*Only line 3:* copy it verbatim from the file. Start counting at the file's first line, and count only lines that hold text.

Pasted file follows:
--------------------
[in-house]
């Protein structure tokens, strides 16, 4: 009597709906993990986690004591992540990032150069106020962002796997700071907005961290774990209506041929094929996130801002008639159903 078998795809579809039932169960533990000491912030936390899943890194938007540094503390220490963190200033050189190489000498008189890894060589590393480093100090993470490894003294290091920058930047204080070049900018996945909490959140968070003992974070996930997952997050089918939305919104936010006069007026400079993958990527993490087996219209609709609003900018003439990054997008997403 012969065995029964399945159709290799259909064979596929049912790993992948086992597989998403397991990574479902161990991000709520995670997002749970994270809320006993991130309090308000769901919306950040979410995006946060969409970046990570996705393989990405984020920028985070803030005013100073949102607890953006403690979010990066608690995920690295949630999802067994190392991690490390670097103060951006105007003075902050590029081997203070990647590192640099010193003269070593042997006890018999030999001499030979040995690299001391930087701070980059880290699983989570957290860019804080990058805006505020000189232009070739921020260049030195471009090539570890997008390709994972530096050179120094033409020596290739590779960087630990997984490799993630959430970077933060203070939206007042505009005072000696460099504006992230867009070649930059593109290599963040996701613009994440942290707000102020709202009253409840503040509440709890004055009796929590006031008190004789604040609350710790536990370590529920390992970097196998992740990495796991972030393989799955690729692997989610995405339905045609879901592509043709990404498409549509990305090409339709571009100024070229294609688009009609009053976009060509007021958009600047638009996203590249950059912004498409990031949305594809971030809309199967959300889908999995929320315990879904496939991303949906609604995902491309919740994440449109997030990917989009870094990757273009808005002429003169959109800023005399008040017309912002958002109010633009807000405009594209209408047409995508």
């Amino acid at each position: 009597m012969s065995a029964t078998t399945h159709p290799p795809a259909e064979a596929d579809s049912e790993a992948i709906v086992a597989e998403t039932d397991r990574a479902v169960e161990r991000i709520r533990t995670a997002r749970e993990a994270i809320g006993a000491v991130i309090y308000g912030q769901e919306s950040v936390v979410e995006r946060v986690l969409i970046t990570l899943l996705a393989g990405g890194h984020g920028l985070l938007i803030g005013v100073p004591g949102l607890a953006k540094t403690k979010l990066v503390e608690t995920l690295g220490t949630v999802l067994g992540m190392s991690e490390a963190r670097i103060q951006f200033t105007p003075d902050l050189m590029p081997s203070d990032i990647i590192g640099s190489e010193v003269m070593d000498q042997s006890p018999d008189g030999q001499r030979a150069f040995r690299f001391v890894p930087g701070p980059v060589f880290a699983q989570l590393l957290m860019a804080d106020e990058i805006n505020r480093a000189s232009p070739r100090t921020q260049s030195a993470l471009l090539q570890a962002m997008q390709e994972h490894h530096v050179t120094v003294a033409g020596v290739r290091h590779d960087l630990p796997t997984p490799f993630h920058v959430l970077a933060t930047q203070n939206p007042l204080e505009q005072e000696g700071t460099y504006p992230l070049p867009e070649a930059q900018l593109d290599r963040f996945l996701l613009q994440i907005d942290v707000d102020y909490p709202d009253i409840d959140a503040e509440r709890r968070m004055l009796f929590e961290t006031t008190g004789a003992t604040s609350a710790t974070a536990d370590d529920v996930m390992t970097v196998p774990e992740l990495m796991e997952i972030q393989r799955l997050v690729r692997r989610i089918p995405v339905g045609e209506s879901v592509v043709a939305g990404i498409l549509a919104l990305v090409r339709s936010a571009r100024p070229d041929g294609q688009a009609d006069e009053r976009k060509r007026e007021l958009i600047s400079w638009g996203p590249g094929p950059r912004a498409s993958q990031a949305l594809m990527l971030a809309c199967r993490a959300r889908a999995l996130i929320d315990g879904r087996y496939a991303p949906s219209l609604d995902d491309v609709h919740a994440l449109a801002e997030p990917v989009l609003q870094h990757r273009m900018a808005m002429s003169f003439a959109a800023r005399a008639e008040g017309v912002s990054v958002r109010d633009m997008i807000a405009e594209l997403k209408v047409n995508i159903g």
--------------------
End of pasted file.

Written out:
């Amino acid at each position: 009597m012969s065995a029964t078998t399945h159709p290799p795809a259909e064979a596929d579809s049912e790993a992948i709906v086992a597989e998403t039932d397991r990574a479902v169960e161990r991000i709520r533990t995670a997002r749970e993990a994270i809320g006993a000491v991130i309090y308000g912030q769901e919306s950040v936390v979410e995006r946060v986690l969409i970046t990570l899943l996705a393989g990405g890194h984020g920028l985070l938007i803030g005013v100073p004591g949102l607890a953006k540094t403690k979010l990066v503390e608690t995920l690295g220490t949630v999802l067994g992540m190392s991690e490390a963190r670097i103060q951006f200033t105007p003075d902050l050189m590029p081997s203070d990032i990647i590192g640099s190489e010193v003269m070593d000498q042997s006890p018999d008189g030999q001499r030979a150069f040995r690299f001391v890894p930087g701070p980059v060589f880290a699983q989570l590393l957290m860019a804080d106020e990058i805006n505020r480093a000189s232009p070739r100090t921020q260049s030195a993470l471009l090539q570890a962002m997008q390709e994972h490894h530096v050179t120094v003294a033409g020596v290739r290091h590779d960087l630990p796997t997984p490799f993630h920058v959430l970077a933060t930047q203070n939206p007042l204080e505009q005072e000696g700071t460099y504006p992230l070049p867009e070649a930059q900018l593109d290599r963040f996945l996701l613009q994440i907005d942290v707000d102020y909490p709202d009253i409840d959140a503040e509440r709890r968070m004055l009796f929590e961290t006031t008190g004789a003992t604040s609350a710790t974070a536990d370590d529920v996930m390992t970097v196998p774990e992740l990495m796991e997952i972030q393989r799955l997050v690729r692997r989610i089918p995405v339905g045609e209506s879901v592509v043709a939305g990404i498409l549509a919104l990305v090409r339709s936010a571009r100024p070229d041929g294609q688009a009609d006069e009053r976009k060509r007026e007021l958009i600047s400079w638009g996203p590249g094929p950059r912004a498409s993958q990031a949305l594809m990527l971030a809309c199967r993490a959300r889908a999995l996130i929320d315990g879904r087996y496939a991303p949906s219209l609604d995902d491309v609709h919740a994440l449109a801002e997030p990917v989009l609003q870094h990757r273009m900018a808005m002429s003169f003439a959109a800023r005399a008639e008040g017309v912002s990054v958002r109010d633009m997008i807000a405009e594209l997403k209408v047409n995508i159903g």